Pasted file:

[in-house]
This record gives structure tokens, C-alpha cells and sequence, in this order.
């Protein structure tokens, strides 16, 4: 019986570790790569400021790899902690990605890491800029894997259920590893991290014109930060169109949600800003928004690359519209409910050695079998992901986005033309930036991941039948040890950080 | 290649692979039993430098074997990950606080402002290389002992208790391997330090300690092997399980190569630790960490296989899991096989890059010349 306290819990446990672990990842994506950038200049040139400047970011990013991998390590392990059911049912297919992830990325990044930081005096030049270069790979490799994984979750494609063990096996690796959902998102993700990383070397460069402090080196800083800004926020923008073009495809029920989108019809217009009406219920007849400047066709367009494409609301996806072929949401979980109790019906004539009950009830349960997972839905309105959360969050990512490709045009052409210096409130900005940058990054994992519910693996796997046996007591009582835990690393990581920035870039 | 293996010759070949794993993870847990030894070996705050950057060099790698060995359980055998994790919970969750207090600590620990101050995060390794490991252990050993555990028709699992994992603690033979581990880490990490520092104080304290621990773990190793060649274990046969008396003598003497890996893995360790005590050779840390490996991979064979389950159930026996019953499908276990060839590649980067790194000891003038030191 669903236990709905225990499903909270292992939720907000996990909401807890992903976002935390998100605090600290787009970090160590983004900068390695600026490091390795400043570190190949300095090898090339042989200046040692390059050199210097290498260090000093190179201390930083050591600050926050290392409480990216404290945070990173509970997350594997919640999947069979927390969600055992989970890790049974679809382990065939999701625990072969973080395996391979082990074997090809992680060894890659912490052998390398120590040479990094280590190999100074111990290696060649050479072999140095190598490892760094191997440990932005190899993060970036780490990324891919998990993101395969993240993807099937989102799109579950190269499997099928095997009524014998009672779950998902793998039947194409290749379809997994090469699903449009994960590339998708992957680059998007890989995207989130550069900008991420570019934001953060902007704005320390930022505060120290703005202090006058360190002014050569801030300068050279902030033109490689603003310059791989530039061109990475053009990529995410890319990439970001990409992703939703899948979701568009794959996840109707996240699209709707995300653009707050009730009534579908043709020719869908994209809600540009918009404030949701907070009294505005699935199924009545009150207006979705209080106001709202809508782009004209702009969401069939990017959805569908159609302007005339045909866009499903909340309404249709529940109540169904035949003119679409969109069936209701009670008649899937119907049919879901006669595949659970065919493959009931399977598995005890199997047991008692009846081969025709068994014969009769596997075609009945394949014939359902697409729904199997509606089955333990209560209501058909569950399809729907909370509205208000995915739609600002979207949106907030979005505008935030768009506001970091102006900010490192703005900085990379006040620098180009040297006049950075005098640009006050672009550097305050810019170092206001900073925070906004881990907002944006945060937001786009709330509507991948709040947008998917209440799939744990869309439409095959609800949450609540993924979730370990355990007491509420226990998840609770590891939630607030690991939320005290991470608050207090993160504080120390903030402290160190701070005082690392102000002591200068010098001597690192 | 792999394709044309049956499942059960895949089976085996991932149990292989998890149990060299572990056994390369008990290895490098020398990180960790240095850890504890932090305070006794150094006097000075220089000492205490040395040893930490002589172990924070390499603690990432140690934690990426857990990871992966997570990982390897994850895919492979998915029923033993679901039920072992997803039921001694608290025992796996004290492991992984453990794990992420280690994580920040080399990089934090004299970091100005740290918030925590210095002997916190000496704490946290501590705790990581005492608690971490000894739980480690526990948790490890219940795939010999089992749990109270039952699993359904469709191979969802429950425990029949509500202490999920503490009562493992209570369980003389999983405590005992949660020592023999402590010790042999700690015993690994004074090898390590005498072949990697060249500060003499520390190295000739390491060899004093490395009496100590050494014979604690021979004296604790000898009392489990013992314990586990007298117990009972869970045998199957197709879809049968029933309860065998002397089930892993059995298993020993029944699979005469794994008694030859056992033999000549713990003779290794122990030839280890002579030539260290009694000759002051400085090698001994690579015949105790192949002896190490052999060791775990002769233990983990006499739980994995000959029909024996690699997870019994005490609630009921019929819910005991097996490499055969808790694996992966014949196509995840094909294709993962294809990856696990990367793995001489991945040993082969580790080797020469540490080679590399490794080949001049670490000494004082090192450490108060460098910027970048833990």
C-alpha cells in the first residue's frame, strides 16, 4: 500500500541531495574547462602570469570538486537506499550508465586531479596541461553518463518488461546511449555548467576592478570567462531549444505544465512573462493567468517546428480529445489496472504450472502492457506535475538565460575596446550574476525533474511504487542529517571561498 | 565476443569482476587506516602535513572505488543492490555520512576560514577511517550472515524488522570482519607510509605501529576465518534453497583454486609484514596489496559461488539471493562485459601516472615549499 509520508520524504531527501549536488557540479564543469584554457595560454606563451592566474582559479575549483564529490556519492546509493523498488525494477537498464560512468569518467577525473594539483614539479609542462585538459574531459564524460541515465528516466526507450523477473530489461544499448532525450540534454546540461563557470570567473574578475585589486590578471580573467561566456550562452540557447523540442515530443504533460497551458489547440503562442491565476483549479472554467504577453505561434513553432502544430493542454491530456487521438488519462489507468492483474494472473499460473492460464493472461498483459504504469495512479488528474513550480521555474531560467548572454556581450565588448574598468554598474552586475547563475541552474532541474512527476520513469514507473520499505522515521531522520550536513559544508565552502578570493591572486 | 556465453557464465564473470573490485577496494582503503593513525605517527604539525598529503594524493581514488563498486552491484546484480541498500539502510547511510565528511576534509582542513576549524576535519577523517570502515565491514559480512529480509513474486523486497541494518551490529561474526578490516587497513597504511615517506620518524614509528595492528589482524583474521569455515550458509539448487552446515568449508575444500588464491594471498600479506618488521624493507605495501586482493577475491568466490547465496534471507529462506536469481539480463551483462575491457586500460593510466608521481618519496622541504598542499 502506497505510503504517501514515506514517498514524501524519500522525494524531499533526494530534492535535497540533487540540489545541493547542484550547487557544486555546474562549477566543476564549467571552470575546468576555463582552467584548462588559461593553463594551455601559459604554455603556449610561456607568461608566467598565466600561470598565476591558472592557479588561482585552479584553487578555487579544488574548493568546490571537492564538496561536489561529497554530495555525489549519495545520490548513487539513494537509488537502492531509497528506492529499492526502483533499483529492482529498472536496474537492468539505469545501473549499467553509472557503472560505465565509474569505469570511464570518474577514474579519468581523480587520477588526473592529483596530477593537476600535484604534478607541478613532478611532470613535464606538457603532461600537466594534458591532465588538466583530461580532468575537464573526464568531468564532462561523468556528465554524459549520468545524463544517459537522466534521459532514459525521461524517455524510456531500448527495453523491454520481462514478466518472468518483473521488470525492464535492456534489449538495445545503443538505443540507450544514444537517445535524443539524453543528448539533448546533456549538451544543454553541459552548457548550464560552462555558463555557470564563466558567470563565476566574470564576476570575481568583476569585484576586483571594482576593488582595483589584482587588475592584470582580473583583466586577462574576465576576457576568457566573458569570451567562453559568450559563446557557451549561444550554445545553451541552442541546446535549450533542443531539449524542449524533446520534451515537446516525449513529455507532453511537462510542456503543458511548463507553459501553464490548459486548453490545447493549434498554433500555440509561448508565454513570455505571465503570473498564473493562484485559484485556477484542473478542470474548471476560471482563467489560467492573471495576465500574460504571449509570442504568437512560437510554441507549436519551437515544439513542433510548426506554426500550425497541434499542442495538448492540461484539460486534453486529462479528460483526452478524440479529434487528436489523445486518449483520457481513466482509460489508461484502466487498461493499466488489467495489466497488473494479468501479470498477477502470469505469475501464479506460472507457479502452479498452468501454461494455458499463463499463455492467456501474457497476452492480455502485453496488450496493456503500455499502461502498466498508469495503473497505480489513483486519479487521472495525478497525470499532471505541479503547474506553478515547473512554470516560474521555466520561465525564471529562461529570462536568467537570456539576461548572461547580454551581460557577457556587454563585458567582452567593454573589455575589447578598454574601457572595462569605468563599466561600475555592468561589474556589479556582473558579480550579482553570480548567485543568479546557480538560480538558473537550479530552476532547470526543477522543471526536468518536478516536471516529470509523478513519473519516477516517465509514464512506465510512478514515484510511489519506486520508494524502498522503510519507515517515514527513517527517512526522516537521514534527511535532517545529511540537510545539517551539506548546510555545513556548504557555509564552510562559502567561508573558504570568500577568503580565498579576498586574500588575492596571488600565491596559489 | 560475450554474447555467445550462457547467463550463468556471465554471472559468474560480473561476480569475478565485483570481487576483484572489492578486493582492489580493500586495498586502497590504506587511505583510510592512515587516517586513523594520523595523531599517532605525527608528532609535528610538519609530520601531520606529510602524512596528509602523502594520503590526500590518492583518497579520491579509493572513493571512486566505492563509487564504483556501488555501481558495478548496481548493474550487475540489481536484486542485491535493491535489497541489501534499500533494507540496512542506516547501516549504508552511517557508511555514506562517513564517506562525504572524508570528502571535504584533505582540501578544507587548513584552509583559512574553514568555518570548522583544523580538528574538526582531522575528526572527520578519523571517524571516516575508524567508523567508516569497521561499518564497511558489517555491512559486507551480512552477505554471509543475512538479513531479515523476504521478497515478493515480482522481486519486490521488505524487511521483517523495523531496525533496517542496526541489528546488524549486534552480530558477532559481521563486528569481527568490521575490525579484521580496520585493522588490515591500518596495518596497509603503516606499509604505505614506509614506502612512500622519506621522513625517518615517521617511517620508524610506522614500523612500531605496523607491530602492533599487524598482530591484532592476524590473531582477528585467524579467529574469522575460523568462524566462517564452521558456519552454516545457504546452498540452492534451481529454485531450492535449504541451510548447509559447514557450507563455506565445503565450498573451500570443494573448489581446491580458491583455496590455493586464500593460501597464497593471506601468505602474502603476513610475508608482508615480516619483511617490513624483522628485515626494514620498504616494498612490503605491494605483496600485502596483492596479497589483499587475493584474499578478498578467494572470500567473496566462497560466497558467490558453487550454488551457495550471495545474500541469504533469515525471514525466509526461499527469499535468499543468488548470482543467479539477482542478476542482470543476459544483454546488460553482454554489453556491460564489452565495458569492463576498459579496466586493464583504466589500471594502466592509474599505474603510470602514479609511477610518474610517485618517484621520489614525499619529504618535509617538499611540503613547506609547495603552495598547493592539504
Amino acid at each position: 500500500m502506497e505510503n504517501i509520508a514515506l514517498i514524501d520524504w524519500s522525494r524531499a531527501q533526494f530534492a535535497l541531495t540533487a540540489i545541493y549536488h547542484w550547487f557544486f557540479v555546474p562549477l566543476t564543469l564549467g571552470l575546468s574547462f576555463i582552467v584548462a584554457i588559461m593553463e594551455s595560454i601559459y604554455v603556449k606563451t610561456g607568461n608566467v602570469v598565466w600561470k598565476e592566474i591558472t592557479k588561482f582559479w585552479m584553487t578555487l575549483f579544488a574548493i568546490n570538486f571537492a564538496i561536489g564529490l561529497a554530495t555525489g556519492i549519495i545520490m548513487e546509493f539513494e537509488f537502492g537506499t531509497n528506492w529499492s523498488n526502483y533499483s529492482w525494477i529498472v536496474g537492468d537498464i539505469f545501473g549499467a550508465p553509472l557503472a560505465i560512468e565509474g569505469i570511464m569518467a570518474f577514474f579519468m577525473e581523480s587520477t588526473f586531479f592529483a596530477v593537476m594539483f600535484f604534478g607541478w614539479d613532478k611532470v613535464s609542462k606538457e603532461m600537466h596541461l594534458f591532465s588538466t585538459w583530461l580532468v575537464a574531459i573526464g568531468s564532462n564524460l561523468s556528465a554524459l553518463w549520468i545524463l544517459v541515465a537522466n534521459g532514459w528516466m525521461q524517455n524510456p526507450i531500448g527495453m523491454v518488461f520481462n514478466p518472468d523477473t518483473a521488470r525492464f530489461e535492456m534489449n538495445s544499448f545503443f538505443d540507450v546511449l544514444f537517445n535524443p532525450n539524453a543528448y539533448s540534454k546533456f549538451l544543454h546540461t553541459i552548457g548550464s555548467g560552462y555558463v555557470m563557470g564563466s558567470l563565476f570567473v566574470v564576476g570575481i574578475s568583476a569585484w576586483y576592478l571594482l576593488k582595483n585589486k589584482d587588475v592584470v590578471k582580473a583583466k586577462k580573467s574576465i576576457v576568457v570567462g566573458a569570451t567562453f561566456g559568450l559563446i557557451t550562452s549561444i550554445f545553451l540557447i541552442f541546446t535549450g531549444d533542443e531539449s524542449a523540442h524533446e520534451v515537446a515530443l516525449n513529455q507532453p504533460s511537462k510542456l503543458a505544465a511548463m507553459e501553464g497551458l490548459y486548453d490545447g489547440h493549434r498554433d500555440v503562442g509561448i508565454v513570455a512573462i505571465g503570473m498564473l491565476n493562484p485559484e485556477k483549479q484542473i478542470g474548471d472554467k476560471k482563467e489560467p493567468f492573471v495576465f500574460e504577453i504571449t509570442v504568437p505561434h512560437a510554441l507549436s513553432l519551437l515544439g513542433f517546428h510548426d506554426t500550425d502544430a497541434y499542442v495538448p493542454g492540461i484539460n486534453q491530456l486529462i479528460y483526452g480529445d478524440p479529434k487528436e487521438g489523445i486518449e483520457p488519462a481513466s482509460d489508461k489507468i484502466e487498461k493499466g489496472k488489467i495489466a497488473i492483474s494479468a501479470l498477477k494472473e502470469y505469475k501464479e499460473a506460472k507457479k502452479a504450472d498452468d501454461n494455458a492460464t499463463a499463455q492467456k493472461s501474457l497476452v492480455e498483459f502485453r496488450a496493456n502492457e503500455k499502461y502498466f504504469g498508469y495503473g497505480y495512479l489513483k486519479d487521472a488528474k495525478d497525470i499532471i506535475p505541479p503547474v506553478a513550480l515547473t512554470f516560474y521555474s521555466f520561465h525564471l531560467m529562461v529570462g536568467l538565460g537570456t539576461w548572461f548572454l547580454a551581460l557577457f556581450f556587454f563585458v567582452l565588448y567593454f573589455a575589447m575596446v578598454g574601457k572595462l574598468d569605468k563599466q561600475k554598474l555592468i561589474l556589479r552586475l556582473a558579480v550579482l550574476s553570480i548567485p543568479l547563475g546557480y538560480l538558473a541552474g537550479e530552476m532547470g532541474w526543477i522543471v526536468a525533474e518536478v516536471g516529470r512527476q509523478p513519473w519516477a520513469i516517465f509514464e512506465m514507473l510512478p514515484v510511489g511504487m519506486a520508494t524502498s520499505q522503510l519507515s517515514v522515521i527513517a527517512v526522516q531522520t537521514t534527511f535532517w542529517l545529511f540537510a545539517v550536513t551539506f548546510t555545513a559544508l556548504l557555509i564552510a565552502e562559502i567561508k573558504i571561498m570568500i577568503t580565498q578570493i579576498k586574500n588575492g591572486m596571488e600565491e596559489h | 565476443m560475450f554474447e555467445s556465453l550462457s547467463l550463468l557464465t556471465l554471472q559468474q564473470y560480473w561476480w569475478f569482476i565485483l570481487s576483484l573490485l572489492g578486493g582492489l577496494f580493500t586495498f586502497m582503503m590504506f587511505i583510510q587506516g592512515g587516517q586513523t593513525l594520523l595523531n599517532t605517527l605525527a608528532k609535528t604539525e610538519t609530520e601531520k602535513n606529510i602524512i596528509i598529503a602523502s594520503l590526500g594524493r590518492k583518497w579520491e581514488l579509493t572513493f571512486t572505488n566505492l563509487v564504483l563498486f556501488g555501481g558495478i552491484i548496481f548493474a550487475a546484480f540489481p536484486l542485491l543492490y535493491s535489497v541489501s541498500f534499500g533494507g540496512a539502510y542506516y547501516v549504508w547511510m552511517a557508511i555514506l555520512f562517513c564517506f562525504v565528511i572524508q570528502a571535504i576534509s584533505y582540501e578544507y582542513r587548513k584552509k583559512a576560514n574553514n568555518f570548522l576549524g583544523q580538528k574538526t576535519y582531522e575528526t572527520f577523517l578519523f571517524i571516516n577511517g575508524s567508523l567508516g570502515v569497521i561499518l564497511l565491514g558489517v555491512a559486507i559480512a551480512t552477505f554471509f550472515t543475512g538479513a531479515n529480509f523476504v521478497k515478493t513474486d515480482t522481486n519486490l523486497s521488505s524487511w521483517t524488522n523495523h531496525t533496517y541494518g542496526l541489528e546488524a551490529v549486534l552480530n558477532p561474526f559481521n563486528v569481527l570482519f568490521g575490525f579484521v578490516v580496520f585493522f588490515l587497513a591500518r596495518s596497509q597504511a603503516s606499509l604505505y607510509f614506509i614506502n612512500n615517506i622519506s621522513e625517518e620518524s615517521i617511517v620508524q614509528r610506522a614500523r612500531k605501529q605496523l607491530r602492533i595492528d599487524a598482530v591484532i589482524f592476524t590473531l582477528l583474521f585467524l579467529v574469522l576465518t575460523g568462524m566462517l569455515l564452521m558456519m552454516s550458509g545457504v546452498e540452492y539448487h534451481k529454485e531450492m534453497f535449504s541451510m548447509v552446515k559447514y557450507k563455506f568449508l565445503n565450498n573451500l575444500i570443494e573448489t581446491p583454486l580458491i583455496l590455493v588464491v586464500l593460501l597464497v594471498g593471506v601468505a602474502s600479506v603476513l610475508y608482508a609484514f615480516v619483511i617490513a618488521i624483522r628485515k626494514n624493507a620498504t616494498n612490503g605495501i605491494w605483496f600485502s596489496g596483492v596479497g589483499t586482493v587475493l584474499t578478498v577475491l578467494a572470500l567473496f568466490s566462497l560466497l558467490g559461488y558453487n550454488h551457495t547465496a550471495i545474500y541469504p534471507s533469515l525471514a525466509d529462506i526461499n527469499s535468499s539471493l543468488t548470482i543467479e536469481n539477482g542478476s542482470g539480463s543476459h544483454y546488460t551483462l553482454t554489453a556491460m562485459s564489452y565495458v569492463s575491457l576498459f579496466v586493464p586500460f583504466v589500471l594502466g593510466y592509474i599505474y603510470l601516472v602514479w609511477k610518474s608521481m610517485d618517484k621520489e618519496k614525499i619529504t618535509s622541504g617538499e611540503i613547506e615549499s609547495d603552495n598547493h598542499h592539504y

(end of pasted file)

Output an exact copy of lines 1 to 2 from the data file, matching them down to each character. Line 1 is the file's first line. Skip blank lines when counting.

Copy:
[in-house]
This record gives structure tokens, C-alpha cells and sequence, in this order.